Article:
Oxfordshire Start-up Company Switch IT Initiates Crowd Funding to Support Accredited Training For Young People With Autism

Oxfordshire Start-up Company Switch IT initiates crowd funding to support accredited training for young people with autism

source: http://b4-business.com/

11th August 2014, Oxfordshire. Social enterprise Start-up Company – Switch IT Training and Consultancy Ltd – is turning to crowdfunding to raise the funds needed to provide accredited COMPTIA A+ IT training for young people with autism in Oxfordshire. Switch IT was created from the belief that all young people have a right to accessible education/training, and a right to work. As well as trade certifications and work experience, Switch aims to provide a social network and friendly environment that enables its students to flourish. Initial talks with the Department of Work and Pensions in Oxfordshire identified 4-5 eligible young people with an Autism Spectrum Disorder (ASD/High Functioning Autism [HFA]); however, the DWP says that it is unable to contribute anything towards the cost of the programme. Funding is required not just for teaching and course provision, but also to rent suitable ‘classroom’ premises for the students.

Disappointed, but undeterred, by the lack of government funding, Switch’s co-proprietors Jill Hunt (a mother of a young adult with autism) and Ryan Evans (an experienced IT Technician/Administrator and private tutor for ASD students) are determined to ensure that these young people, and others to follow them, will receive the training and work experience they need to move into employment. Switch is therefore embarking upon a fundraising mission to raise at least £10,000 in just 30 days using online ‘crowd funding’ via JustGiving, and appealing to local businesses to invest in the future of regional IT skills as part of their Corporate Social Responsibility programmes.

Autism costs the UK £28.2 billion per year (source: Knapp et al, The Economic Consequences of Autism in the UK (Foundation for People with Learning Disabilities, 2007) and only 15% of adults with autism, many of whom have also been diagnosed with learning difficulties, are in full-time employment (National Autistic Society). The National Audit Office estimates that it costs £2-3 million to support a person with moderate learning difficulties over their working lifetime, yet £1 million per person could be saved by equipping them with the skills to live semi-independently; a further £170,000 could be saved by supporting that young person into employment (source: National Audit Office, Memorandum for the Committee of Public Accounts 17 July 2012).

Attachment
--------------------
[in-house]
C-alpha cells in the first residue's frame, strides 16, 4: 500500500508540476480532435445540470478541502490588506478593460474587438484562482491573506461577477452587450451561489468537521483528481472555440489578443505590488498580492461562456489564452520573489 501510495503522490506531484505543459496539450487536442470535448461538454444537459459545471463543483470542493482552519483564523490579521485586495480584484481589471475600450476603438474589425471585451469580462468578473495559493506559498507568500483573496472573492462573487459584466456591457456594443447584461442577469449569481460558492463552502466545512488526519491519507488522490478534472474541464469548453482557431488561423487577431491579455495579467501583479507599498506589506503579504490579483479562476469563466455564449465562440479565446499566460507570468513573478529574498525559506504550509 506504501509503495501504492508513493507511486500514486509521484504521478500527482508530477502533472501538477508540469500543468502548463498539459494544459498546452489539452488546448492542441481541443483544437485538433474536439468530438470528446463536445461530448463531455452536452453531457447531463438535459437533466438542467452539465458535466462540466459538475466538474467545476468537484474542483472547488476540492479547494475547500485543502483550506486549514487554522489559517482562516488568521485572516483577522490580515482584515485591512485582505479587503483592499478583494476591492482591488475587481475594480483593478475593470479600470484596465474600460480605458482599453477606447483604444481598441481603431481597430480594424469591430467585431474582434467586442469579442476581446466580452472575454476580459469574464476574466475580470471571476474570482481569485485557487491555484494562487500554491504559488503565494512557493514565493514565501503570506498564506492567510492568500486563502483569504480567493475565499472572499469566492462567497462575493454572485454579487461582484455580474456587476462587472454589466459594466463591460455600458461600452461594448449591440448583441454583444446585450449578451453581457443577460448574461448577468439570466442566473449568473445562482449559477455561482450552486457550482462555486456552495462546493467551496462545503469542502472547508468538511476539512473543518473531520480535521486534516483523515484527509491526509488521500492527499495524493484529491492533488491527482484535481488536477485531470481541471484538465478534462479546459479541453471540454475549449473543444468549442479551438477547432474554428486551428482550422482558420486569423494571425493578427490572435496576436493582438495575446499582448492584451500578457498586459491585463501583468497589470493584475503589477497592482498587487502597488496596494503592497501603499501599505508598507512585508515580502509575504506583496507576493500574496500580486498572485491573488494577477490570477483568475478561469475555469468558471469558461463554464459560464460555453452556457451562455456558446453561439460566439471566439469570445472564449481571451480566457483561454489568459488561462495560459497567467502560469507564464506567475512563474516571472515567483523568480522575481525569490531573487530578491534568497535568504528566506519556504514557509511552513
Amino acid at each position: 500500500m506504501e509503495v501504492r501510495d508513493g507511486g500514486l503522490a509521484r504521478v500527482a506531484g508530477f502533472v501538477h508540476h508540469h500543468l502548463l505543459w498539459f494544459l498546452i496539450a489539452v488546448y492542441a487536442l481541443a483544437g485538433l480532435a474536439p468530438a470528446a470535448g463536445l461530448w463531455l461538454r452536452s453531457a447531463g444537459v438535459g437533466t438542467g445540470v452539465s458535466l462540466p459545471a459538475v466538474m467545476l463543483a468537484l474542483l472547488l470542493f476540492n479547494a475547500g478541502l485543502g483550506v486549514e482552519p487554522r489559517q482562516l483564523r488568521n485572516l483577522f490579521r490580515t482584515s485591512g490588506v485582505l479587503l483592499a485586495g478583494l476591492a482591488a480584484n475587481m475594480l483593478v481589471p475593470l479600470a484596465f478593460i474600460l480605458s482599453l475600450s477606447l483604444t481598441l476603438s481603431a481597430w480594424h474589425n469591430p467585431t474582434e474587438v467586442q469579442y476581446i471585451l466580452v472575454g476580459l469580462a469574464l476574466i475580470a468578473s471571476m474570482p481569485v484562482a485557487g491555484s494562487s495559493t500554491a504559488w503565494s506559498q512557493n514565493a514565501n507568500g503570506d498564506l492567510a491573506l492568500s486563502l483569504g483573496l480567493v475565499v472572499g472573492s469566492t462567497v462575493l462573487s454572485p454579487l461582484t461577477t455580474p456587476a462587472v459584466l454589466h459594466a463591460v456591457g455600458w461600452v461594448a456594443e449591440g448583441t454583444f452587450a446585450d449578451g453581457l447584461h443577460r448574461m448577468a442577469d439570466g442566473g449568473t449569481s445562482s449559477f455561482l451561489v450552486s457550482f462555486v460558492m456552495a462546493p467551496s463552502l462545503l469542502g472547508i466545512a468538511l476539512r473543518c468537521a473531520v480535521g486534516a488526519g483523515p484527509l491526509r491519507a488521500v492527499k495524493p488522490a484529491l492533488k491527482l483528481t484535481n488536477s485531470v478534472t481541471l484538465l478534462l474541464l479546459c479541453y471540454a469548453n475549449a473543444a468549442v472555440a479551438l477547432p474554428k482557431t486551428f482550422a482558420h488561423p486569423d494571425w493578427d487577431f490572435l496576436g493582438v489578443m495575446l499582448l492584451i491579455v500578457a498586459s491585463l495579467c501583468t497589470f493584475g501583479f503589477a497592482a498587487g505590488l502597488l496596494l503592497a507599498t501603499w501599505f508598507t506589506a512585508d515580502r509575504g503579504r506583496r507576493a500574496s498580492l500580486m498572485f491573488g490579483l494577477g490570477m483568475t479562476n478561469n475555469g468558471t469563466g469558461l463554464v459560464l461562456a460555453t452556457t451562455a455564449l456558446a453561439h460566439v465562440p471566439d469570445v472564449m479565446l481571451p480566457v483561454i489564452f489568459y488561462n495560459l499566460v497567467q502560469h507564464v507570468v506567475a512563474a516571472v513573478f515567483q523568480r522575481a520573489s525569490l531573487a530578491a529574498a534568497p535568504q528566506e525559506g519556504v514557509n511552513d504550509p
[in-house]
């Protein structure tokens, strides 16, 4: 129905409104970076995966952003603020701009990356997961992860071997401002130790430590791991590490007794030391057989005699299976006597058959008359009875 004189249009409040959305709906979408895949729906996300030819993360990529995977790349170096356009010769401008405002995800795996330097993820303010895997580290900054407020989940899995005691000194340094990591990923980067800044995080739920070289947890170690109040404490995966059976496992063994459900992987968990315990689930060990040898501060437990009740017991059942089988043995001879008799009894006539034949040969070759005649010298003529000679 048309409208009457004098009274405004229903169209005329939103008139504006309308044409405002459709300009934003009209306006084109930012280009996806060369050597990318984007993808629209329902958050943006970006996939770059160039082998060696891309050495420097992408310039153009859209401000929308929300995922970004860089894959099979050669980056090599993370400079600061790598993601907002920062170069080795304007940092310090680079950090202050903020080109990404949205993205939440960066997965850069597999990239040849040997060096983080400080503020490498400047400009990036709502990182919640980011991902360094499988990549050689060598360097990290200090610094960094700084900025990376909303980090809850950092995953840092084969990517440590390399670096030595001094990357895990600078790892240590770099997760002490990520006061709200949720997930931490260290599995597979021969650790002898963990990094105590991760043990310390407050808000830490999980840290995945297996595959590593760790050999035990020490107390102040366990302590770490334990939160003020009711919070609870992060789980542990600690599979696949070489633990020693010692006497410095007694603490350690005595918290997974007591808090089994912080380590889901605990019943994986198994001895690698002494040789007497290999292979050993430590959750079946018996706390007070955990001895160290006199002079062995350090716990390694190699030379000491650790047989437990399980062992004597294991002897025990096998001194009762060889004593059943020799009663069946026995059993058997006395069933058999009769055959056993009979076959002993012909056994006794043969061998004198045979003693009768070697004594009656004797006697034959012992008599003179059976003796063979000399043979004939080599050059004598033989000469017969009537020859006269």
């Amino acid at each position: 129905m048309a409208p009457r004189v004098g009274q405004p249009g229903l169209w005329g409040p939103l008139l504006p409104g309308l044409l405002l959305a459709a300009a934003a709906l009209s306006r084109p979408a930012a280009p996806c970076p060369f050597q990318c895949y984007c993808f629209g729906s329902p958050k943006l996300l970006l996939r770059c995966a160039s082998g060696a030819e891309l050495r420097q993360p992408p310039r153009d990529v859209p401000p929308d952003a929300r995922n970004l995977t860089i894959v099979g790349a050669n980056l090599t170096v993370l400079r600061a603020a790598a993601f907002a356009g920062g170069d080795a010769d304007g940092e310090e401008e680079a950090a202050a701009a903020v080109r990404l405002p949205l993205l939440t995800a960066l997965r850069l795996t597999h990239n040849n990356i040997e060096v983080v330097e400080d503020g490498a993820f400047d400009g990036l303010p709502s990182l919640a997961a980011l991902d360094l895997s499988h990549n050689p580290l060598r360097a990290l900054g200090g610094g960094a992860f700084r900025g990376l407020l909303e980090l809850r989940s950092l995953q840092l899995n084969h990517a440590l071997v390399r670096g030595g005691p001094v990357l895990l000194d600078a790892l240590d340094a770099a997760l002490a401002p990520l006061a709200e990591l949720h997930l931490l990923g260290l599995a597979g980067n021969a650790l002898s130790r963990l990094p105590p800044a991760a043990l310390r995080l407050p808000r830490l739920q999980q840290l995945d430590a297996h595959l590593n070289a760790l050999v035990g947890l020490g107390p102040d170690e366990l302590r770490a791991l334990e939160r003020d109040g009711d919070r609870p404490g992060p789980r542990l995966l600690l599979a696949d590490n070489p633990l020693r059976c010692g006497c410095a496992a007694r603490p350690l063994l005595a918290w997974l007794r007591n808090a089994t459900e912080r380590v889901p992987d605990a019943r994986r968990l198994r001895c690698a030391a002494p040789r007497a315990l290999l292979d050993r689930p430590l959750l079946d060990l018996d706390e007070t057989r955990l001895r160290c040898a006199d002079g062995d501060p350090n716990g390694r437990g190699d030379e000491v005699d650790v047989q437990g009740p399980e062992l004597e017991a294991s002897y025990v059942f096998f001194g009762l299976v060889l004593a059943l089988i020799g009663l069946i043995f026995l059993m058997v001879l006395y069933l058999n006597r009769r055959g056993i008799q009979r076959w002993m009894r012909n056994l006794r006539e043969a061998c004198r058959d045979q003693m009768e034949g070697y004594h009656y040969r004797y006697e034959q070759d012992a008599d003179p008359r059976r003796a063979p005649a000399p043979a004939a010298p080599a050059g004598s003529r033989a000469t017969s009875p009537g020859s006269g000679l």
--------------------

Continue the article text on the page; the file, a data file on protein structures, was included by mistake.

Given the current economic climate and the Government’s drive to reduce the welfare bill, it is clear that the training Switch aims to provide would not only result in considerable savings to the public purse, but also provide a future and hope for young people with ASD.

Switch’s Programme Manager and Director Jill says: “As a mother of a young adult with autism, I’m only too aware that finding, securing and maintaining a job can be extremely challenging for someone with ASD. Our trainees will benefit from an autism-friendly learning environment and the opportunity to build relationships with a true peer group. The extended work experience part of the programme is key to getting these young people into employment; as it prepares them for the expectations and responsibilities they will encounter. Simulating real working conditions allows potential issues to surface, which we can then resolve in a safe and failure free environment. We’re aiming to provide employment opportunities within our own company and to act as a bridge into the wider IT community.”

Jill has previously been a volunteer for the charity Independent Parental Special Education Advice (known as IPSEA) and an Independent Parental Supporter for the Parent Partnership Oxfordshire.
Lead Trainer and Director Ryan adds: “While working alongside young people with Autism, I’ve had the opportunity to observe a wide diversity of personalities, characteristics and range of behaviours, which has been both challenging and extremely rewarding. I use a blend of recognised teaching strategies and environment-specific behavioural management techniques, incorporating short lessons, frequent breaks, minimal pressure and lack of distractions to create an autism-friendly learning environment.” Switch’s course materials have been adapted to enable students with ASD to access the course and achieve their full potential.

Jill concludes: “Awareness of the benefits of employing ‘Autists’ is definitely on the rise – especially in the IT industry – which is really encouraging. Parents of young people with Autism – and the professionals that work with them –
have a responsibility to ensure the best possible outcome for their young person. We also have a responsibility to help reduce the long-term cost to the public purse where possible.

“Oxfordshire County Council estimates that there are currently 2-3,000 adults with both learning disabilities and Autism in Oxfordshire (source: Commissioning Strategy for Autism in Oxfordshire 2012 – 2017). If only 15% of those ever achieve full-time paid employment, the cost to this county and the country runs to billions of pounds over their working life times. These incredibly gifted but vulnerable young people have so much to offer their communities, and they deserve the chance to fulfil their potential. We are urging anyone who is able to please donate, to help us give our first students the chance to study IT and have a working future.” Anyone wishing to donate should visithttps://crowdfunding.justgiving.com/Switch-IT